It took far too long, but after a few days of making my leg injuries worse I discovered that I needed rest. A lot of it. Broken bones and torn tendons were not easy things for the human body to fix, and no amount of beatings from SEAL training will change that. The pain fades, like pain always does, but injuries remain no matter how very much or very little you care.
As it turns out, my legs weren't healed in any real way. They were just functional, but not healed. Trying to come up with a logical explanation failed, as the only answer I could find was that it was magic. I tried working some more, but then discovered that my legs would freeze for minutes at a time, and the episodes got worse. So I had no choice.
The villagers didn't seem to mind my break. After all, I had added several loaves of bread to the tables of every family. In fact, they even deemed my arrival a special enough occasion to kill a pig. The thing was rather fat, and probably due for slaughter sooner rather than later, but that was a coincidence I was more than willing to overlook.
It was a feast for the villagers, none of whom ever had a taste of meat save occasions like these. Quite a contrast to Silvana and Godfather, who dined on everything from birds to chickens every day. At the time I hated her for feasting while the villagers starved. Now, I am more understanding, but not by much.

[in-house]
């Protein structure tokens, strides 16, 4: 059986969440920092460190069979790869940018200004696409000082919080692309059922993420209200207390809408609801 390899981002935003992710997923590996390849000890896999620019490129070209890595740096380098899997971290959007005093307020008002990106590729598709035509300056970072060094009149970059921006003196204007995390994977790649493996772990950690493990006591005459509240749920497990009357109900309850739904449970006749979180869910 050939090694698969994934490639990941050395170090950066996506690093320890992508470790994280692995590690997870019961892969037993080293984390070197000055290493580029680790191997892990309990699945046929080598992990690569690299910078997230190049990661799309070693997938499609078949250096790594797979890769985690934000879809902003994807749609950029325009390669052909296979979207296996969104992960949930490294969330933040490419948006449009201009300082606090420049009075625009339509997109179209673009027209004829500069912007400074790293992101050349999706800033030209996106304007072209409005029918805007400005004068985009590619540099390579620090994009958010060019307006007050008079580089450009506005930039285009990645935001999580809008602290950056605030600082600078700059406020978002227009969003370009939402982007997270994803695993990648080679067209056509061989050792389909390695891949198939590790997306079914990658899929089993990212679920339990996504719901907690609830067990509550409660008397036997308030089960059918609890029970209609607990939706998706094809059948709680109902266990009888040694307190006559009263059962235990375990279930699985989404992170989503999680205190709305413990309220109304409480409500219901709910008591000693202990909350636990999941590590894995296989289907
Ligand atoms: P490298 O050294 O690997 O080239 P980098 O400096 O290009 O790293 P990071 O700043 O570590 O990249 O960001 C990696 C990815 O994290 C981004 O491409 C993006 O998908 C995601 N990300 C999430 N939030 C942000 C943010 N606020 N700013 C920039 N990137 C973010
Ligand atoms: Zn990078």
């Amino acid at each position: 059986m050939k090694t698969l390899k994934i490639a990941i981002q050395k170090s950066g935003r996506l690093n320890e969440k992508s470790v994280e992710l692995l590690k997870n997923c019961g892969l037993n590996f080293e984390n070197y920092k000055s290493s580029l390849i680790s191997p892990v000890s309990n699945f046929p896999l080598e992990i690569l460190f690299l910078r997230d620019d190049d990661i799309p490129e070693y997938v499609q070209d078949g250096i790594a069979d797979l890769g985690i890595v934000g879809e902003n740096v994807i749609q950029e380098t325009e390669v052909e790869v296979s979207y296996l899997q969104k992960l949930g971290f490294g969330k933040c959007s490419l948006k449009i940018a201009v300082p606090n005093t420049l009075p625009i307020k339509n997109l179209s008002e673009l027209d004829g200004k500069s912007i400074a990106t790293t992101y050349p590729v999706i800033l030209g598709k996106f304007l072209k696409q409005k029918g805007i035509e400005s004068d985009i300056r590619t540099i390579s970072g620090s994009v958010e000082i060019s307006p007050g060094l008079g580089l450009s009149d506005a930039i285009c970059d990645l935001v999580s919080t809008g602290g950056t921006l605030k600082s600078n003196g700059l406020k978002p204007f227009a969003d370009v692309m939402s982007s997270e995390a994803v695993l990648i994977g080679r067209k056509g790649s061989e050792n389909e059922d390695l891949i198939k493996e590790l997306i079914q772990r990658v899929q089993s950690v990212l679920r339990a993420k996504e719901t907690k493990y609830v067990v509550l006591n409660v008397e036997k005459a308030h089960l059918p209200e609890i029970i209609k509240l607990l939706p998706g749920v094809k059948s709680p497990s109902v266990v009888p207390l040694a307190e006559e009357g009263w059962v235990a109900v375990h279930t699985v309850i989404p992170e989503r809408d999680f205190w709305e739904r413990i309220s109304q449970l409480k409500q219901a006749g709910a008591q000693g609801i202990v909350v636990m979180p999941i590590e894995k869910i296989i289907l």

The meat would be cooked in the traditional manner, which of course involved Silvana snatching away the better part of the pig for herself. I took the liberty to haggle for some salt and proceeded to introduce bacon to the villagers. The curing process would take a week, but that was acceptable. Then came the matter of the food division.
Between the offering to Silvana and the meat saved for the bacon only sad scraps remained for the villagers. What should have been sufficient food for weeks or even a month for the village was reduced down to bits and pieces that added up to a few meals. But where I lamented the glass was mostly empty the villagers argued that it was not, and that alone was cause for celebration. The villagers, being ever cheerful, thanked the heavens that everyone could receive a full cut.
Over the meals the villagers took their day off as a time to gossip about the latest wild news, me. Yes, me, a less than normal visitor who had become the subject of everyone's attention. Tales of wars, famines, and plagues were brushed past as the farmers took their time crafting ridiculously tall tales about my identity. I was an exiled prince, a fallen god, and everything in between. My protests fell on deaf ears, and my flimsy explanations on my origins were so obviously fake that a child would not believe me.
The general consensus at the end of the day was that I was an archmage traveled from the great Sect of Eternity, and had decided to stay behind in a tiny backwater village after being charmed by the pretty lady residing there. Of course, taking her with me back to my floating castle ringed with gold and jewels would not be appropriate, and for some reason Silvana was unwilling to follow me there. Stories being stories, they were so ridiculous that they were funny.